As U.S. Rep. Anthony Brown (D) prepares to take over as Maryland’s attorney general more than a month from now, he’s hearing suggestions from people on how they hope he manages the office.
Criminal justice advocates, attorneys and residents want Brown, who will become the state’s first Black AG, to continue the policies or improve the operations of the office currently held by Attorney General Brian Frosh (D), speak out when necessary and support proposed policies when the General Assembly convenes in January.
Several people interviewed said they want the attorney general’s office to become more visible in police-involved shootings.
The legislature passed sweeping police reform bills last year that included the creation of a unit within the attorney general’s office to investigate police-involved incidents that lead to the death of a resident, or injuries that could result in a person dying. Formally called the Independent Investigations Division, it works alongside state police to investigate situations that could involve vehicle pursuits, the treatment of people in police custody, use-of-force occurrences and shootings.
Investigators complete a report and send it to a local state’s attorney’s office, which makes the decision whether a case should be prosecuted.
“Our police reform laws aren’t as strong as they should be,” said Joanna Silver, co-chair of the Silver Spring Justice Coalition’s policy committee. “We want [the laws] to be interpreted in a way that protects members of the community as much as possible. We think [attorney general representatives] can advocate to the General Assembly for that office to have broader powers as well to be able to make recommendations to prosecutions.”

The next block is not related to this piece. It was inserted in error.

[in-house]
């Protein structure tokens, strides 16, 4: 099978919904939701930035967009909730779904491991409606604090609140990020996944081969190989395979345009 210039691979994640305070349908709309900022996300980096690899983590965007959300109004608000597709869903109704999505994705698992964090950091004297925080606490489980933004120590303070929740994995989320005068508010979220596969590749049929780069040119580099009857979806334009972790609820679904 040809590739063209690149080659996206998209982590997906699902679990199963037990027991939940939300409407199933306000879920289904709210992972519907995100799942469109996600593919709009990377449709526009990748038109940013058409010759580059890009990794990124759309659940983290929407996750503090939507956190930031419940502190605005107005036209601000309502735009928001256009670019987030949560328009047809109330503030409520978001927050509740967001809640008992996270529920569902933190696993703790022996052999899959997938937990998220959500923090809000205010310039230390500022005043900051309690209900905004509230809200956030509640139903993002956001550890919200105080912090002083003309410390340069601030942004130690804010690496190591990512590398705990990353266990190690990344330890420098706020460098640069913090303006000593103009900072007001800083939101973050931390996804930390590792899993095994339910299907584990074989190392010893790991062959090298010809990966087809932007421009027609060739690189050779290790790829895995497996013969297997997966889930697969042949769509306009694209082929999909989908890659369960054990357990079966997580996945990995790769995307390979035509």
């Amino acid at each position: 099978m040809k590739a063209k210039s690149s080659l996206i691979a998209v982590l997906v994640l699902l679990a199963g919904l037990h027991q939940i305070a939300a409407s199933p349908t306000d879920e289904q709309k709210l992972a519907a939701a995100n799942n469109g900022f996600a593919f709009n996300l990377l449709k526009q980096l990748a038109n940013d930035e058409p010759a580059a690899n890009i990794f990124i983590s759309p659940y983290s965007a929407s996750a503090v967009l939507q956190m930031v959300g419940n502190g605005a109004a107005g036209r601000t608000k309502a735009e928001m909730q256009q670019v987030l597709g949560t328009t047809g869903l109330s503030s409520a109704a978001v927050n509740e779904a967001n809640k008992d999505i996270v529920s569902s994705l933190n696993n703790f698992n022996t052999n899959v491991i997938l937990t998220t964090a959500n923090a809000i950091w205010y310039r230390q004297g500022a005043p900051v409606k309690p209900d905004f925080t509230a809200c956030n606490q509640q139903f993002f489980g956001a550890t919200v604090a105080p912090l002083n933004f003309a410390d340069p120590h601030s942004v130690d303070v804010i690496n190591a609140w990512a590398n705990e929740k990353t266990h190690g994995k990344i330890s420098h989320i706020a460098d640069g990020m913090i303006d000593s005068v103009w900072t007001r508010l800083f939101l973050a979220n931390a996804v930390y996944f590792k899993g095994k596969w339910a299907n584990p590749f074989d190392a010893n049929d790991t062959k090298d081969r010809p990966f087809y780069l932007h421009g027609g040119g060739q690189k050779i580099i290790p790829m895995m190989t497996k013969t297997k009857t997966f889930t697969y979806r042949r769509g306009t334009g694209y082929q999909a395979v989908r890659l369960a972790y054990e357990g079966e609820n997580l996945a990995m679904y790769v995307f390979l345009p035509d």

Silver said the state attorney general’s office should intervene in a Montgomery County case that involves a measure state lawmakers passed last year that allows public access of an officer’s disciplinary records. The legislation is named after Anton Black, 19, who died after being held in police custody on the Eastern Shore in 2018.
When the county was ready to provide those records to a resident this summer, the police union filed a complaint in court the next day, citing an officer’s privacy over the public’s right to know.
A similar case is taking place in Baltimore County, where police policy was changed to allow the police union to be notified within two businesses day when a request is made through the Maryland Public Information Act to obtain an officer’s disciplinary records, according to The Baltimore Sun.
Silver said Brown’s office should intervene in the Montgomery County case “to ensure that the suit does not invalidate any aspects of Anton’s Law.”
Heather Warnken also said the state’s criminal justice laws could be stronger.
Warnken, executive director at the Center for Criminal Justice Reform at the University of Baltimore School of Law, said Brown can use a “big bullhorn” to inform the public on how the office could change how prosecutorial powers are utilized.
“The A.G. can pursue more of a carceral approach to public safety, or really be courageous about throwing support behind the completely different strategy to public safety that decriminalizes and builds up community-based resourses that we know must be built up if we are going to effectively address and reduce violence,” she said.
Warnken did praise Brown’s transition team as diverse in terms of race and expertise, pointing to Michael Pinard, co-director of the clinical law program at the University of Maryland in College Park. Pinard will serve as a co-chair on the public safety policy team.